Corporate America has embraced remote training as an efficient alternative to classroom training, and e-learning was a natural next step for the American Bankers Association's member training efforts, reports April Faulk, e-learning technology manager for the ABA (Washington, D.C.). But even today, there are banks chugging along on 56k modems, presenting a fly in the ointment for the ABA's plans.
Faulk says the ABA needed to offer its members critical compliance training, but it had to do so in a manner that could accommodate members -- from the largest, most sophisticated institutions to the smallest community banks. The ABA already had in place an extensive compliance training library, she notes; it just needed to deliver the courses the right way.
"Our customers faced [the problem of] how to meet compliance requirements using methods that are cost effective and that can be deployed across one or many branches for one or many employees," Faulk explains. "Technology is a big piece of the puzzle. Whatever solution we offered must be interoperable across multiple network types and delivery environments."
As a result, the ABA launched its Frontline Compliance initiative, through which members receive free compliance training as part of their memberships. "But for this to succeed, we had to make sure the product delivered high-quality e-learning while respecting the limitations of the recipients' networks," Faulk stresses, adding that 30 percent of the ABA's members rely on low-bandwidth Internet connections.
To support these less-cutting-edge members, the ABA turned to Boston-based e-knowledge solutions provider OutStart's Studio solution. Studio not only delivers the course work to ABA members, it does so in a manner that is sensitive to the bandwidth requirements of each user.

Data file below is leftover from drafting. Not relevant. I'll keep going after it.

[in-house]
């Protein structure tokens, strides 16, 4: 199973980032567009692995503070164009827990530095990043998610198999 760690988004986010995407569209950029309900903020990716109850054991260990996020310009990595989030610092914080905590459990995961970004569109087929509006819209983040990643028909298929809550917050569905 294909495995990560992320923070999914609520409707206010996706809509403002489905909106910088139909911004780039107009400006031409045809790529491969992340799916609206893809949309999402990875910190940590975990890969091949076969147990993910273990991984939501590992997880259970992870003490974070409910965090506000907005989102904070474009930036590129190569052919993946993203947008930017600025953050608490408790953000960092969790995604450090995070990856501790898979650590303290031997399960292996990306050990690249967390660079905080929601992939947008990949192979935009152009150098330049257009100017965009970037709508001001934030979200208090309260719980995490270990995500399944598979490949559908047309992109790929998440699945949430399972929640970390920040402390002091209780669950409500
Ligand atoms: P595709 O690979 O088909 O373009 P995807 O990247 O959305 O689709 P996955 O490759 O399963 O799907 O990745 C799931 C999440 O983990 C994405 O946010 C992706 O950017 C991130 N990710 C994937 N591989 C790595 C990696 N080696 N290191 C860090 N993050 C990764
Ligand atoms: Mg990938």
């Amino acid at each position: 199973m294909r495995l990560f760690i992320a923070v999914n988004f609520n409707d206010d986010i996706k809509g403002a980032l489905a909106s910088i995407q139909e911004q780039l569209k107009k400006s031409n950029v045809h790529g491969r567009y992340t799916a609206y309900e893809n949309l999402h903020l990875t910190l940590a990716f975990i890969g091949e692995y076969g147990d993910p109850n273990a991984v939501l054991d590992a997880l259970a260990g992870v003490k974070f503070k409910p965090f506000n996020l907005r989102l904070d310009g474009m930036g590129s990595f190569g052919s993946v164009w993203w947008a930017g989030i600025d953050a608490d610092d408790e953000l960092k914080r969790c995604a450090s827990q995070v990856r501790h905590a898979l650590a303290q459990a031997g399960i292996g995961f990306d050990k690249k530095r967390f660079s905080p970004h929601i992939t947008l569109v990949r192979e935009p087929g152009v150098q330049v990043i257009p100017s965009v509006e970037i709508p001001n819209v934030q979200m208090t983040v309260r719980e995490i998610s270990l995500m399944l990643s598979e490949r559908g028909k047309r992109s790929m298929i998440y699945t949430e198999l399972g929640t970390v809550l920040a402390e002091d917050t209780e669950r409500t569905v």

"Students can specify whether they want a full multimedia option for training or a lighter-weight version," explains Faulk. "Either way, the content itself is the same."
So far, Faulk says, the feedback and adoption rate (a twenty-fold increase in enrollments, according to the ABA) has been great. A major benefit, she adds, is that the Studio system is a hands-off platform that doesn't create any extra burdens for banks' IT professionals. "We wouldn't have been able to do this without a tool that allows the users to make the choices of interface," Faulk relates.
According to Thomas Boyle, president and CEO of Countryside, Ill.-based State Bank of Countryside (more than $960 million in assets) and a member of the ABA's Professional Development Group, which spearheaded the project, IT is a nonissue with the ABA Frontline Compliance program. All 109 Countryside employees, from the receptionist to Boyle himself, have been training with Frontline Compliance for the past year. "My IT people say it's easy to upload and isn't clogging up the system. It has been very easy to use," Boyle remarks.
"After using it the first couple of months, we ... received extremely positive feedback [from employees]," adds Regina Ondyak, compliance assistant with the bank. "Because we know the examiners want to look at our training, we needed it to be more formalized -- the degree of formality this program brought to us would be worth paying for."
The ABA's Faulk notes that the solution also can be deployed on members' networks, in addition to the download option. "You might have some of the larger banks with their own internal training departments that want to load the course package onto their own systems," she says.